Other mines in the valley include Orondo, St Patrick, Veta Gold, Stone Cabin, Aquarius Travertine, Borosolvay Quarry and West End Quarry.

Additional Reading:
An Overview of Mining History of the California Desert Conservation Area
Trona Mountain Water System

Desert Fever: An Overview of Mining History of the California Desert Conservation Area

The information on the page was obtained from California mining records and other sources in the public domain. More detailed information about these mines and other Trona topics can be found in Trona Trivia  by Dr. O.N. Cole. which was written in about 1984. This book is available for sale from the SVHS or may be borrowed at your local library by having them look it up on WorldCat and then having them contact  the San Bernardino County Library System or other library that owns this title.  Another source of information on mines in Searles Valley is Searles Valley Story published in 1975 and is out of print. There are 10 libraries around the country that own copies of this book and it may be borrowed through libraries that participate in the inter-library loan program.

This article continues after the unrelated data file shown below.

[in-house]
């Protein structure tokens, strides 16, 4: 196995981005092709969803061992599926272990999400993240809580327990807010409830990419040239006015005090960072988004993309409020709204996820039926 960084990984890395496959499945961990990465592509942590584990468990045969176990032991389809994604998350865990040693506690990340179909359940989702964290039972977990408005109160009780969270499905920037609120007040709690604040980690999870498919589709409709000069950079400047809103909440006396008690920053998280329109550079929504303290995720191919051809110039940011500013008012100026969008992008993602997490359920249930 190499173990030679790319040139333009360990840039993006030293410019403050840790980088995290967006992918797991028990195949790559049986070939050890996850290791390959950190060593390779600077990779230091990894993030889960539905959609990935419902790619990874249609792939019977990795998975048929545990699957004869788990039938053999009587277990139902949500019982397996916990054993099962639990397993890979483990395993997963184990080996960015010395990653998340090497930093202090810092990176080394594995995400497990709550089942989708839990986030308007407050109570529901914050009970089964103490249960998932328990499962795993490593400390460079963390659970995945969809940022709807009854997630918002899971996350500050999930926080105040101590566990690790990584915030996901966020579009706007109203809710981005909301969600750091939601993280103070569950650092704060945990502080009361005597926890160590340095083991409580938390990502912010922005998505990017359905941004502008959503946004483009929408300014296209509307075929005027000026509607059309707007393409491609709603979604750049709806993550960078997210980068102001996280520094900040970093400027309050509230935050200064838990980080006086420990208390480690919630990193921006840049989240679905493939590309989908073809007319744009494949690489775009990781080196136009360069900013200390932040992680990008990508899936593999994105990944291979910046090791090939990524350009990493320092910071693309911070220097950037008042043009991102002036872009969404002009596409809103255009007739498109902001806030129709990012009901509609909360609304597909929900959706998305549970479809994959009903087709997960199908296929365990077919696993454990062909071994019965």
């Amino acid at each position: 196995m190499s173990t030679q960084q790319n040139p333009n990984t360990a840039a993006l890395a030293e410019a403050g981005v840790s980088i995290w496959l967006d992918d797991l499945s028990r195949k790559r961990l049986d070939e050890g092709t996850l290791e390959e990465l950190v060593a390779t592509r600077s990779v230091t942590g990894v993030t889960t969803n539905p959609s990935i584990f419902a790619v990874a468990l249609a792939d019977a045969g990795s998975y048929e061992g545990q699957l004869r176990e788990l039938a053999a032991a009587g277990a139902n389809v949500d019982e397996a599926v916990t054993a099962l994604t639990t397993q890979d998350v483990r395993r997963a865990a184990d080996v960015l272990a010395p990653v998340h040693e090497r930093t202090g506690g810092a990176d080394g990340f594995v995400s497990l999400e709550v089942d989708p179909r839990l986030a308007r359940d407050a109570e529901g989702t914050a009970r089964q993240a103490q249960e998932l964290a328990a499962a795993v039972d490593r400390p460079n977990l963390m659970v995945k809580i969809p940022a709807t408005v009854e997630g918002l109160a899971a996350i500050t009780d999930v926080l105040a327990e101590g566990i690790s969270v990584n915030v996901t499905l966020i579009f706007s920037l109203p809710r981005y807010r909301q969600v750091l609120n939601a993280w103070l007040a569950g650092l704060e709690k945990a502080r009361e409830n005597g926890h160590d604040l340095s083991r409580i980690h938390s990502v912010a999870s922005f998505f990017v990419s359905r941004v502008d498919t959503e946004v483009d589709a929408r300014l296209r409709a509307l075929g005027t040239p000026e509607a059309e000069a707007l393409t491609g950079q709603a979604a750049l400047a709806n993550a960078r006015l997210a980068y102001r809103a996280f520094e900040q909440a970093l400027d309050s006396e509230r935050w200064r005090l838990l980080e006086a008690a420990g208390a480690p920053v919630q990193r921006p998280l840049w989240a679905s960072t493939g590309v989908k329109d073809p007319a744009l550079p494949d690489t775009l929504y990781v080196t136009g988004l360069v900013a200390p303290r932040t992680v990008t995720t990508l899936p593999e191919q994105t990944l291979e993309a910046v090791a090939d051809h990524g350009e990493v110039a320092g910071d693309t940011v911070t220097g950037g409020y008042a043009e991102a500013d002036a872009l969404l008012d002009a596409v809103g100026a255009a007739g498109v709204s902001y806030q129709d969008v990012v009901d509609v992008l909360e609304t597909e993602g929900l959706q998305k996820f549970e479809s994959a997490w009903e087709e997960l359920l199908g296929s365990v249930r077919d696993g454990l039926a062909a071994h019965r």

4 thoughts on “Searles Valley Mines

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  2. Diana Linde James

    In researching info on my Grandfather Julius E. Linde I keep getting refered to this site . I think he and a relative named “Orvedahl” bought a mine but did not have it long due to the war. Anyone have info on this? thanks

  3. David L. Stevens

    In an email from F.L. Austin 3:

    “My recollection on the claims on the Ruth went back to the early 1900s. A miner named Doug Graham discovered gold on the sight of the Ruth at that time maybe a little earlier. At some point in the 20s or 30s Graham needed some backing a “grub stake”. My grandfather Fred L. Austin Sr. was a pipe fitter with American Potash and Chemical Corp. I’m not sure that was the name of the company at that time. He had moved to Trona around 1910 and was working on the original construction of the plant. There was a Doctor Evans in Trona during those years. My grandfather and Dr. Evans backed Doug Graham each receiving a 1/4 interest in the mine. Graham retained 1/2 interest.